From: Allison Winter, ENN
Published May 9, 2013 12:58 PM

Light-Scattering Properties are Risk Factor for Coral Reef Survival

Coral reefs have been gaining a lot of attention by conservation groups as environmental and human stresses are causing irreparable damage to these reefs. Stresses such as warming oceans and climate change are going to serve as future obstacles for these coral populations. However, the study of dying corals is complex, and researchers have found that some corals die while others do not, even when exposed to the same environmental conditions.

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In order to figure out this conundrum, a research team from Northwestern University and The Field Museum of Natural History found that corals themselves play a role in their susceptibility to deadly coral bleaching due to the light-scattering properties of their skeletons. 

Using optical technology, researchers discovered that reef-building corals scatter light in different ways to the symbiotic algae that feed the corals. Corals that are less efficient at light scattering retain algae better under stressful conditions and are more likely to survive. Corals whose skeletons scatter light most efficiently have an advantage under normal conditions, but they suffer the most damage when stressed.

The findings could help predict the response of coral reefs to the stress of increasing seawater temperatures and acidity, helping conservation scientists preserve coral reef health and high biodiversity.

"We have solved a little piece of the puzzle of why coral reefs are bleaching and dying," said Luisa A. Marcelino, a molecular biologist and research assistant professor at Northwestern University, who led the study. "Our research is the first to show light-scattering properties of the corals are a risk factor."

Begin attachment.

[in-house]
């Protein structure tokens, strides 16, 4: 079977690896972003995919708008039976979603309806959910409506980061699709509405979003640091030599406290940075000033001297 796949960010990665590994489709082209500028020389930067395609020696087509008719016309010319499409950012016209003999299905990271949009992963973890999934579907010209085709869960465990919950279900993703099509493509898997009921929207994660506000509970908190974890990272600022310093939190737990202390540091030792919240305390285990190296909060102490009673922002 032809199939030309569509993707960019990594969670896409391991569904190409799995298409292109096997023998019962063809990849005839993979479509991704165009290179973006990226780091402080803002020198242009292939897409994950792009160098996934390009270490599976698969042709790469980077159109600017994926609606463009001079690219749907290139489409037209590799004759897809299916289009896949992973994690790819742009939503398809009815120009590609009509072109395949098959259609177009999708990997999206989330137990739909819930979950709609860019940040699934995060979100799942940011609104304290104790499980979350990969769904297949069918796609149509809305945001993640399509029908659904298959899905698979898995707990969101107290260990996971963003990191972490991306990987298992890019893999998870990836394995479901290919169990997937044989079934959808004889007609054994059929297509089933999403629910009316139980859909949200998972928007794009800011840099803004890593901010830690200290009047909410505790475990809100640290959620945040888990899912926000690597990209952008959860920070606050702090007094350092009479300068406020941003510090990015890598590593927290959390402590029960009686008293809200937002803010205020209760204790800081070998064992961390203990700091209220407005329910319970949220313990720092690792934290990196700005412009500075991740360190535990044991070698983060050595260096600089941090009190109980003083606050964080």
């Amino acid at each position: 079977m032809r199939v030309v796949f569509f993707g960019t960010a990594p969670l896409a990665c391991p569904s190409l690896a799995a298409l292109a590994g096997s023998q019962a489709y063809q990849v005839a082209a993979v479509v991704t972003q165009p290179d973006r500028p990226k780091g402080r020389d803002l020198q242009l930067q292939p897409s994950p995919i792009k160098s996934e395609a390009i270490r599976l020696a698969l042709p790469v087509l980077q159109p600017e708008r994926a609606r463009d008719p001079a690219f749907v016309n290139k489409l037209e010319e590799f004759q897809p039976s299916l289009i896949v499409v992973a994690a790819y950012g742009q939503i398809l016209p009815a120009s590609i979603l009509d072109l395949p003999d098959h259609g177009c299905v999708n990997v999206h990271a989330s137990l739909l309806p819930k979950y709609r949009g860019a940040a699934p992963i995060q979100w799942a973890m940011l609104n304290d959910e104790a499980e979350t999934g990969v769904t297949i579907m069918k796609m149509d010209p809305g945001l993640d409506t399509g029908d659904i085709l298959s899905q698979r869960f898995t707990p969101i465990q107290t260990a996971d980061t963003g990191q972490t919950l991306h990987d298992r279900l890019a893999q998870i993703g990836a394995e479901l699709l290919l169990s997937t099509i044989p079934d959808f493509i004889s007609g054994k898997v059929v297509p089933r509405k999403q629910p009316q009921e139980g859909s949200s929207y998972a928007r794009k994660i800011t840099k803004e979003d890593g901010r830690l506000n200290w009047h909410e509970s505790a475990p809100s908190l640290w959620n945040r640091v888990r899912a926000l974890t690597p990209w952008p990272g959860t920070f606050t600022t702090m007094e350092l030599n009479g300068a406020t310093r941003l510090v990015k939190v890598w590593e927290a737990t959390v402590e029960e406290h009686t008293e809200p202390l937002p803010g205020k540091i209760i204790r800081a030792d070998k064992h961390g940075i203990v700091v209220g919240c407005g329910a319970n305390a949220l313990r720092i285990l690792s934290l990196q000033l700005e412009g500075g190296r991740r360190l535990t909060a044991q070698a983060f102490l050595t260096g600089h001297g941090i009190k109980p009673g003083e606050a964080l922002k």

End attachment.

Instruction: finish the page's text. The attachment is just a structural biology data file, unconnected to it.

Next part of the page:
"Coral reefs are like the rain forests of the oceans - the consequences will be catastrophic if coral reefs are lost in great numbers," said Vadim Backman, a physicist and professor of biomedical engineering at the University, who invented the optical technique used by the team. "Corals are also optical machines. By identifying how much light the skeletons of individual coral species reflect, we have learned which species are more resilient under stress."

Algae provide nutrients to the corals and receive shelter and light for photosynthesis in return. When stressed, the corals can lose their algae. The corals often die of starvation shortly afterward, exposing their white skeletons.

Read more of the press release at Northwestern University.

The paper "Modulation of Light-Enhancement to Symbiotic Algae by Light-Scattering in Corals and Evolutionary Trends in Bleaching"can be found at PLOS ONE.

Coral image via Shutterstock.

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